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More Lessons Learned

We had a fire yesterday, and as with anything there are always lessons you can learn to make you better.

The fire was dispatched and from a long distance away you could see a large column of smoke in the sky everyone knew we would be going to work! This fire happened to be in a rural area of the county so multiple engines and tankers were called early on in order to perform a water shuttle. The first engine marked on scene with a single story, single family residence with fire through the roof. After a 360 was done they entered into a defensive mode of operation concentrating mostly on protecting exposures with the amount of fire, limited initial water, and occupant accountability established via the home owner.

Other companies began to arrive and a water supply plan was put into action, and multiple 1 3/4 lines were stretched. I was on the third engine as the apparatus operator, and was placed into a water supply function that was never utilized because the fire flow never developed to a point were it was needed.

Lessons Learned/Observed:

1. Give clear concise radio reports/stay calm: I get just as excited as the next guy when we get to go to a fire. But the initial radio traffic from some of the first arriving units was almost unreadable. I know our orders were confused with several units and our plan and role was changed several times while responding due to confusion.

2. Line Selection: You could see the smoke column from a long ways out, fire was through the roof on arrival, and several moments later the roof failed into the occupancy and most of the house was on fire. ALL of the hand lines pulled were 1 3/4. Needless to say they did not have a significant impact on the fire. Even in a rural water operation if the fire requires bigger handlines you have to pull them. I agree with he initial pulling of the 1 3/4 for exposure protection and to put out the spreading grass fires, but once the water shuttle was established larger lines would have been put into place to actually put the fire out. The fuel burned out fo this fire more than the lines put it out.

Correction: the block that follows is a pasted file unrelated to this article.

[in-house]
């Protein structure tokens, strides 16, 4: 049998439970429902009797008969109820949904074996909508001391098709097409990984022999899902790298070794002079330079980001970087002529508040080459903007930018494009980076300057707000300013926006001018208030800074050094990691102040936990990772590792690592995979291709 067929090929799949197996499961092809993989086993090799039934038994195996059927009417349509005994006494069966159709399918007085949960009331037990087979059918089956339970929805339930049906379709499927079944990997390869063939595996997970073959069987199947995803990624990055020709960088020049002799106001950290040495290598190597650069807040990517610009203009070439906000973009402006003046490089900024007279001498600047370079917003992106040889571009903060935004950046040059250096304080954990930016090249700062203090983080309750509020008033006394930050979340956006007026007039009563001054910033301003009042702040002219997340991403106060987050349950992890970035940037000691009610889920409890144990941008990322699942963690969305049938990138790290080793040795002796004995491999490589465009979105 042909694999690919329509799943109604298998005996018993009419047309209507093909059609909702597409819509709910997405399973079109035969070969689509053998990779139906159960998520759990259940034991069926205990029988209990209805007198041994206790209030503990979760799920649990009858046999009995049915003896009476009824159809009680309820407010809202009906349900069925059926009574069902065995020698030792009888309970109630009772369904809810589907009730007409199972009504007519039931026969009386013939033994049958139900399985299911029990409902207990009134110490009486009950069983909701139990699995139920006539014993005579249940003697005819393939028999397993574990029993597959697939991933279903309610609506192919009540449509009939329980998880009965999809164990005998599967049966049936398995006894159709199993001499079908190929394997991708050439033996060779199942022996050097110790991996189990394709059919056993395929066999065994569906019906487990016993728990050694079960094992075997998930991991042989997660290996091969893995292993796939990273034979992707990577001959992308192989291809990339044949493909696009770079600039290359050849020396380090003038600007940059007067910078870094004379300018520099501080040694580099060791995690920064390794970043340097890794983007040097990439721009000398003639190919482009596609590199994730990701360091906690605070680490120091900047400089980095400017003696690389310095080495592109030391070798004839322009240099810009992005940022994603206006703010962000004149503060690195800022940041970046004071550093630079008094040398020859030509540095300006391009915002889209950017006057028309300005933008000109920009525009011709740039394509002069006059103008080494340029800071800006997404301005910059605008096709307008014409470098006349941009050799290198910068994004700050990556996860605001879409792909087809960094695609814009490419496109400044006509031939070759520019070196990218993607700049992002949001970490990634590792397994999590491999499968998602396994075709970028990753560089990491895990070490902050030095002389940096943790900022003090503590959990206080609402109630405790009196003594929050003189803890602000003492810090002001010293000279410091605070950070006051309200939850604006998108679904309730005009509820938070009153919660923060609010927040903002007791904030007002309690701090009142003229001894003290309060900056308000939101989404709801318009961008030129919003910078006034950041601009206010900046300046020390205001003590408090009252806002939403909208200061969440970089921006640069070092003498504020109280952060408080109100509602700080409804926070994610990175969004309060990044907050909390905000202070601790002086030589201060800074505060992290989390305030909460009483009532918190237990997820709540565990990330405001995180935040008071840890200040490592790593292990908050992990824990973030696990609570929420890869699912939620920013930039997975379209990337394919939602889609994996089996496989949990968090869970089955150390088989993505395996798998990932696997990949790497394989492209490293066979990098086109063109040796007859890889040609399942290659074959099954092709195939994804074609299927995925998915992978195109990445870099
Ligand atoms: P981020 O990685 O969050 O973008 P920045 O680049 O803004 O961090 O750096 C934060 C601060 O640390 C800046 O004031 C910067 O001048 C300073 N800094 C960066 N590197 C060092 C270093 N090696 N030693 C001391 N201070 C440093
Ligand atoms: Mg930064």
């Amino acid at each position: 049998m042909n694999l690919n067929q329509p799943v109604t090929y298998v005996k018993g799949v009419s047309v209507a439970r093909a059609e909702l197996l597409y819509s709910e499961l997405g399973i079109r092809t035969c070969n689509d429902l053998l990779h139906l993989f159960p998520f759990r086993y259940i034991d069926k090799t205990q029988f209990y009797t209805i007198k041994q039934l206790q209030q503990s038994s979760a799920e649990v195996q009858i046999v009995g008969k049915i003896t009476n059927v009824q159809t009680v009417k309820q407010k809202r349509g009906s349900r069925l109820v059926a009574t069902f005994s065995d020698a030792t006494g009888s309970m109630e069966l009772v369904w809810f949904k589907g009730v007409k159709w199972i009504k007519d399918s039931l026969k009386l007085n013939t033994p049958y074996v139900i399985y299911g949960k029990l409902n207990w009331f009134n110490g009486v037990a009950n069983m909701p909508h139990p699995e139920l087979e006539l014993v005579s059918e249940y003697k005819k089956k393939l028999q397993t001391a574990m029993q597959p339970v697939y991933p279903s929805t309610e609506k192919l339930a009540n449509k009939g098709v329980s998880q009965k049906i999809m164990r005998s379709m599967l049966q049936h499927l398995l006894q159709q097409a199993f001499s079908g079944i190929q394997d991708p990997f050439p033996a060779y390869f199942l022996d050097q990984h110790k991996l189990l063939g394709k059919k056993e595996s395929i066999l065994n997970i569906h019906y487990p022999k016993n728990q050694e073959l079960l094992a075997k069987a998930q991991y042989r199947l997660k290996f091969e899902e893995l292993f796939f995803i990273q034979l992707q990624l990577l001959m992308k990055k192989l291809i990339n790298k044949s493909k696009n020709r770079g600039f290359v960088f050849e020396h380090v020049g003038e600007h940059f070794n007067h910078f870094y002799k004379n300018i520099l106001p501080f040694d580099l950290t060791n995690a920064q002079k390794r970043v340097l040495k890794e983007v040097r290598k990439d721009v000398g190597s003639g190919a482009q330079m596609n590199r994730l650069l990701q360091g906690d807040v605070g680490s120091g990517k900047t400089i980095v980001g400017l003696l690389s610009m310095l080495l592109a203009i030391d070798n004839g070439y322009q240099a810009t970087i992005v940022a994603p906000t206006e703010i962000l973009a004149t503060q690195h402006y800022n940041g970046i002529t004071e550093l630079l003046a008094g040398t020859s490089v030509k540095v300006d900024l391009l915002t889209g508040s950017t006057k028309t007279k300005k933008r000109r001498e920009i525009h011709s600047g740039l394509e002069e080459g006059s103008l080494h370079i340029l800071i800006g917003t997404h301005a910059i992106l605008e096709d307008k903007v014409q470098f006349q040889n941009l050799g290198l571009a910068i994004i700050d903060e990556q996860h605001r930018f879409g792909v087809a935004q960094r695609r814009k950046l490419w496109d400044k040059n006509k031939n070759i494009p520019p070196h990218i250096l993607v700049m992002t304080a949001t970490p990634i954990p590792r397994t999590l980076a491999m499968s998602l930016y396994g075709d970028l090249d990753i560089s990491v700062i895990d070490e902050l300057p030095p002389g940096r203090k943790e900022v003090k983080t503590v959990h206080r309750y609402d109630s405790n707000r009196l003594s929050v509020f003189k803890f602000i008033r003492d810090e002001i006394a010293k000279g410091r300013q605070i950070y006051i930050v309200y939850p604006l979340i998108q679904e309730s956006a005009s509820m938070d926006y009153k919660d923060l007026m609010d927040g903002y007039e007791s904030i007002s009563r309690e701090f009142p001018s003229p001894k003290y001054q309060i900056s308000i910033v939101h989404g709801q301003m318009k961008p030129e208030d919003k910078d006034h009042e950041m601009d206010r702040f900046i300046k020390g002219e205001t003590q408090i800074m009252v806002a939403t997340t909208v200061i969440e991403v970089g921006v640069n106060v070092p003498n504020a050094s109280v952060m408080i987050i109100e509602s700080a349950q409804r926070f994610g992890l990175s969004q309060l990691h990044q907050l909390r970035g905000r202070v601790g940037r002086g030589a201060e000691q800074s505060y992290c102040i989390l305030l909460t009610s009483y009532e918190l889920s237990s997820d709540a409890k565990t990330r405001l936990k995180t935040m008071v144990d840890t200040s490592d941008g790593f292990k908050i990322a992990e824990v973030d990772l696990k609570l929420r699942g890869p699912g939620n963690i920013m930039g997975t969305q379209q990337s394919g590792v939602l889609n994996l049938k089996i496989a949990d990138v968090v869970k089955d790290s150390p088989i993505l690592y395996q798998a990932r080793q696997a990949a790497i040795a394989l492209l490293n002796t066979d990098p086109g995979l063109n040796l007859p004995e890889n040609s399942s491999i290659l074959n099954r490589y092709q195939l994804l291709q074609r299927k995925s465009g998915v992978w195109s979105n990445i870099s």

3. Situational Awareness: The initial hand line that was pulled missed a portion of the grass on fire and pulled the line through it. This caused there handline to burn through and fail. Luckily this was a recoverable mistake because the companies were exterior. Had this been interior it could have been deadly. Sweep in front of you as you advance even on the exterior, and keep your eyes open.

4. Rehab: This was a positive point of the fire. The rehab section was great, it was a shady spot with chairs, and plenty of fluid and energy replacement items (although when a granola bar says “delicious” on the label, don’t belive it). Also vitals were being taken and proper work rest cycles were implemented. In my opinion aggressive rehab is one of the keys to prevention of line of duty deaths, hopefully it can provide early detection of health problems on the fireground and allow firefighters to work the remainder of their shifts relatively well rested.

5. Tool selection: You should always bring something with you when you go tot a fire. Engines bring hose, Ladder, and Rescue companies bring tools. In this case some of the Engine companies had to bring up hand tools for the overhaul process, and you could see the inexperience in tool selection. All three members of one engine company brought up three 3 foot long “closet hooks” with D-handles. In my opinion they are useless and just about any fireground process. The D-handle is dangerous, I have personally seen guys hold onto it and slam a tool into a wall or ceiling, hit a stud and break their wrist. Also its 3 foot long. In order to use it on a closet you have to actually get in the closet and pull stuff down on top of you. With a 6 foot hook you can stand outside of the area and pull it down onto the floor for the engine company wet down. I recommend reading this book http://www.fire-police-ems.com/books/bt4875.shtml it is still the number one source for research on the actual pros, and cons of all fireground tools.

6. PPE/SCBA: it is imperative even during defensive operations that you wear the proper PPE/SCBA. While opening up the soffit on the structure so the engine company could have greater access to the roof line a firefighter from the first due truck became covered in tar. The hot tar from the shingles had pooled in this location and when he stuck the head of his tool into this area the tar splattered and landed on his SCBA mas, tool, and some of his gear. Had he not been wearing all of his PPE he would have been badly burned, out of work for a while, and depending on where it landed maybe in danger of losing his career. I don’t know about any of you but I love this job, and I want to do it for a long time, so I am gonna do what ever it takes to continue to do it. As my Captain says “Never Sacrifice Your Safety For Your Comfort”

Overall this was a pretty good fire, and any fire you can learn something at and improve on is a good one. What lessons have you learned at your recent fire? Please share them in the comments section, and of course spread the word about the blog.

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